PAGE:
When I got an agent and a book contract, my writing process changed a lot. Not because my writing was particularly different, I mean I was still working on the same book I’d been working on before I had an agent, nor was it because I had a whole lot of pressure from outside forces – the pressure I felt wasn't necessarily that which other people were placing on me – but because my attitude changed. The way I felt about writing, the way I felt about my own, other people’s books, my publisher, the idea of being published, having an editor, the expectations I imagined other people would have of me. How I felt about it all totally changed. I couldn’t go back to the process I’d had before, because I hadn’t been worrying about all these things before. And now people are counting on me.
It’s not that it’s become a job, it’s that there’s a lot more thinking, more structure, involved. I’m glad that I’ll be having deadlines into the future that aren’t self-imposed, because it makes it a whole lot easier to sit down and write and go, I have to do this, without tea breaks.
One major change between my writing process before and after is that editing is actually a huge part now. I think, beforehand, I didn’t really know what editing was. I knew it was a little more than running a spell check, but I don’t think I really understood the magnitude of it. It’s a good thing, because I’m much better at refining my own work now, but it’s also a bad thing because when I’m working on that first draft I can’t help but have this constant self-editor commentating in my head going, God, that’s cliché, you need to rewrite that, some author you are.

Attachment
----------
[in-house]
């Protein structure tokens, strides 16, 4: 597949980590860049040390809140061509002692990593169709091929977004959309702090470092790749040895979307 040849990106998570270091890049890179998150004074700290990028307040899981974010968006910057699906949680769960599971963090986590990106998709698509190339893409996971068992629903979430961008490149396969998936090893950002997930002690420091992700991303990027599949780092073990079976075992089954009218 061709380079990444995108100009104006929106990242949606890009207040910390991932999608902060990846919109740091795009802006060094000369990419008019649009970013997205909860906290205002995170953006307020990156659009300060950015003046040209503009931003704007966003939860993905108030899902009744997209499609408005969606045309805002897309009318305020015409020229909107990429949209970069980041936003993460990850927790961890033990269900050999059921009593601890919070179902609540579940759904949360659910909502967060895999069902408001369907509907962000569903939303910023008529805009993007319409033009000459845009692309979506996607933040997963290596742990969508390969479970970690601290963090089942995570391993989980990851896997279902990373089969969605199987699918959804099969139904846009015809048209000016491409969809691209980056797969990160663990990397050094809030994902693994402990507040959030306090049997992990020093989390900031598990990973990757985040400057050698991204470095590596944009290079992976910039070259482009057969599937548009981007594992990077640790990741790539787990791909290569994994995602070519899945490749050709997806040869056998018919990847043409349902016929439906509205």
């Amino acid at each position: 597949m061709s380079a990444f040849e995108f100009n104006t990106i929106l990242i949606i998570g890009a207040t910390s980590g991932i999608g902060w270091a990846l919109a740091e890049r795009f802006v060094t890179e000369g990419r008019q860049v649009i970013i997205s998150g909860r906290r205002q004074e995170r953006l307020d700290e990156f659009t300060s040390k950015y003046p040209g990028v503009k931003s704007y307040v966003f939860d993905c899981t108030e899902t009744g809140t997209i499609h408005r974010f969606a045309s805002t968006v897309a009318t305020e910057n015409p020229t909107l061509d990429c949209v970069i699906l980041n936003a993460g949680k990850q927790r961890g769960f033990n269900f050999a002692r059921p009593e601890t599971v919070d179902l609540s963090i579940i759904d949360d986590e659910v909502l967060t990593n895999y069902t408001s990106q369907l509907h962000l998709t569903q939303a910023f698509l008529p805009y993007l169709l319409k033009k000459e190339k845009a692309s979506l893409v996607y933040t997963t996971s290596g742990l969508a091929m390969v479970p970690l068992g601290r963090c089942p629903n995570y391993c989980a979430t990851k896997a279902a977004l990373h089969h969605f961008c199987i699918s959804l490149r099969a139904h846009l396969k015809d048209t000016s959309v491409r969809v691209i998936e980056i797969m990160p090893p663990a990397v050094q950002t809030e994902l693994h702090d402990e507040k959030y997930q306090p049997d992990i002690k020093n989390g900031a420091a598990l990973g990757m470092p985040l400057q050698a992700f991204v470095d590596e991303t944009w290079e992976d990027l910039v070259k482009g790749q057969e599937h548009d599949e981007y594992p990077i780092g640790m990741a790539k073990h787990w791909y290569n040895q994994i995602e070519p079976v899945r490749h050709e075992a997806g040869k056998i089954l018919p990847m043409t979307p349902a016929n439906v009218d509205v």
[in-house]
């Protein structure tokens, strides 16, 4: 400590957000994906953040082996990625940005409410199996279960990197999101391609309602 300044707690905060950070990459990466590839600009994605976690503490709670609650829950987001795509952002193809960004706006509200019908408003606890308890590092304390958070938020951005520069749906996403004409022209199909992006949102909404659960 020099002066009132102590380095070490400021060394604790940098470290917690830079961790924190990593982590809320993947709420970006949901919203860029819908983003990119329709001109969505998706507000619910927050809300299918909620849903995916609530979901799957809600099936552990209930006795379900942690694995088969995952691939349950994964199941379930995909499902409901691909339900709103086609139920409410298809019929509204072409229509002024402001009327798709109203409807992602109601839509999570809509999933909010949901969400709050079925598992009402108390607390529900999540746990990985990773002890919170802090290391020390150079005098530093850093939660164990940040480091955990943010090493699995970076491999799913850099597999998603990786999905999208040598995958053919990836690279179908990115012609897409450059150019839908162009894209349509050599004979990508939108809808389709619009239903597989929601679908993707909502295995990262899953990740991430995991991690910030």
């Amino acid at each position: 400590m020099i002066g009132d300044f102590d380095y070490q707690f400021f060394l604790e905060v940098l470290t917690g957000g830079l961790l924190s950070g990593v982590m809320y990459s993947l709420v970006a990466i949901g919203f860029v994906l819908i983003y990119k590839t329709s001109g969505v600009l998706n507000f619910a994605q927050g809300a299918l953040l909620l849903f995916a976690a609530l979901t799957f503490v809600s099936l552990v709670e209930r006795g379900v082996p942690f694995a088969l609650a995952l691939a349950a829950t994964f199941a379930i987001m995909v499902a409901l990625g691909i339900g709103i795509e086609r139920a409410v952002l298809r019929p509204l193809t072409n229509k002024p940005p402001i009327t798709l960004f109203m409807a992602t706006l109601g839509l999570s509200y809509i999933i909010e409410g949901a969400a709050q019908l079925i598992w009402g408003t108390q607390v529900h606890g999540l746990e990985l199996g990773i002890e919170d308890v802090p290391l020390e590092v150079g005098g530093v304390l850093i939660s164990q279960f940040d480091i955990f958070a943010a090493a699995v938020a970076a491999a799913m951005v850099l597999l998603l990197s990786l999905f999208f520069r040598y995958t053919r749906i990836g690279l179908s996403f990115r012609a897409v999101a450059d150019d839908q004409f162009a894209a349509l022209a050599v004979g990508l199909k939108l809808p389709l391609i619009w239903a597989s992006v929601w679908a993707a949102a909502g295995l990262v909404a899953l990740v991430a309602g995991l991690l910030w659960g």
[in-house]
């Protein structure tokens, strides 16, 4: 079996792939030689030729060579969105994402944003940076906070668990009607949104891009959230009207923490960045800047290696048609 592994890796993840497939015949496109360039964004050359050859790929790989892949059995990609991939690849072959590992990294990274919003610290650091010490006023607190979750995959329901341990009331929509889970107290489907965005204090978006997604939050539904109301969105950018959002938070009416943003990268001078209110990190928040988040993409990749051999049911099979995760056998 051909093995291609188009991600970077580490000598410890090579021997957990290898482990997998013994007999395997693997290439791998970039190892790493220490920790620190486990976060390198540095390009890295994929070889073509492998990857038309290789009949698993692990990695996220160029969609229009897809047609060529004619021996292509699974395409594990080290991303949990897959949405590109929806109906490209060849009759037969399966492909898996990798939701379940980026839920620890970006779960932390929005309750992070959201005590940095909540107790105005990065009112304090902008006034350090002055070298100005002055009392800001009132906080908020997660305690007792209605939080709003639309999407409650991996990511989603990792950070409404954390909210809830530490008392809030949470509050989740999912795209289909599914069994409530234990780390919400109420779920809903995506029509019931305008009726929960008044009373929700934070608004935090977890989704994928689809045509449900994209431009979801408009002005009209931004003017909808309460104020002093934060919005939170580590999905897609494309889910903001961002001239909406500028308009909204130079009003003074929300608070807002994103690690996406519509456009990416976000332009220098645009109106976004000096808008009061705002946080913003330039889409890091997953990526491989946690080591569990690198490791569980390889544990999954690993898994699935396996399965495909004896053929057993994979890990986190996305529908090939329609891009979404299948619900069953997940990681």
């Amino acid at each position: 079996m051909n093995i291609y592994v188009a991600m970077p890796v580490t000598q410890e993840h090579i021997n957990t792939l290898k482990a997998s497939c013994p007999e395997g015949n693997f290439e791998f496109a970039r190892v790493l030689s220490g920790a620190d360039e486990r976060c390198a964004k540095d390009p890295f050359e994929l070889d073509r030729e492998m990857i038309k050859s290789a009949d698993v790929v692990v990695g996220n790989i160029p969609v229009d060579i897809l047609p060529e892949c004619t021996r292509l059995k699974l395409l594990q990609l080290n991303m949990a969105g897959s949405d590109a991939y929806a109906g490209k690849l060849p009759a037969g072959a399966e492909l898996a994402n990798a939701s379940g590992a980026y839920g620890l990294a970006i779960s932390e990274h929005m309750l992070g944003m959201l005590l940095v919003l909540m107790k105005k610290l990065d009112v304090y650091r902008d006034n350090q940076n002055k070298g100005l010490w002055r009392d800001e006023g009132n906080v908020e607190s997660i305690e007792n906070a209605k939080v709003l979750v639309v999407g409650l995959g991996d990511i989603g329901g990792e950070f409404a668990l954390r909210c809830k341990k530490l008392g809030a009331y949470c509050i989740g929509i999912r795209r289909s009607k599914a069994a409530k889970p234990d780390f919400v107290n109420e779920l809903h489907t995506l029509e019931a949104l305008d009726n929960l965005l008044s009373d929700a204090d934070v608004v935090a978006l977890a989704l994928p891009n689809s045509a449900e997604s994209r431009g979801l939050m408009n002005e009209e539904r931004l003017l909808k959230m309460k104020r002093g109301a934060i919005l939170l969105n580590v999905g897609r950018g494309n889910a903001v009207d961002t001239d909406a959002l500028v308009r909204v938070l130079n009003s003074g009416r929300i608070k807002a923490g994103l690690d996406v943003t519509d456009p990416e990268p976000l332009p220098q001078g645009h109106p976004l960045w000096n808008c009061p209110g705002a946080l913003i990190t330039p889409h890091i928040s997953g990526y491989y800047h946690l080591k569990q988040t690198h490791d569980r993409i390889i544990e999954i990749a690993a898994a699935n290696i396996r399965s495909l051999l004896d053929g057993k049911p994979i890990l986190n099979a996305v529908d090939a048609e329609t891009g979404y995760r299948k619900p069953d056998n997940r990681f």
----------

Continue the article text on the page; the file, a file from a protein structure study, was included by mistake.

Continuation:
I like to imagine creativity as like the health bar in a video game, you know, measuring how much life you have left. And it’s always filling up. And it’s harder to tap into it when the levels are low, and you might be the type of person who doesn’t like to write every day, but you do anyway because you think you should, because some best-selling author does. So you’re using a little bit of this creativity every day, forcing yourself to, and the levels stay low. For me, if I don’t write for a few days or a week, the bar totally fills up and my story or whatever I’m working on is all that’s in my head and if I don’t write something I feel as if I might burst with all these ideas and this inspiration filling me up. And those times, when I stop myself from writing and my book is the only thing on my mind, I forget about the Jiminy Cricket self-editor, and all the people who expect this work to measure up to the last one, and I have back that magic that I had before, when I was working on the first draft of the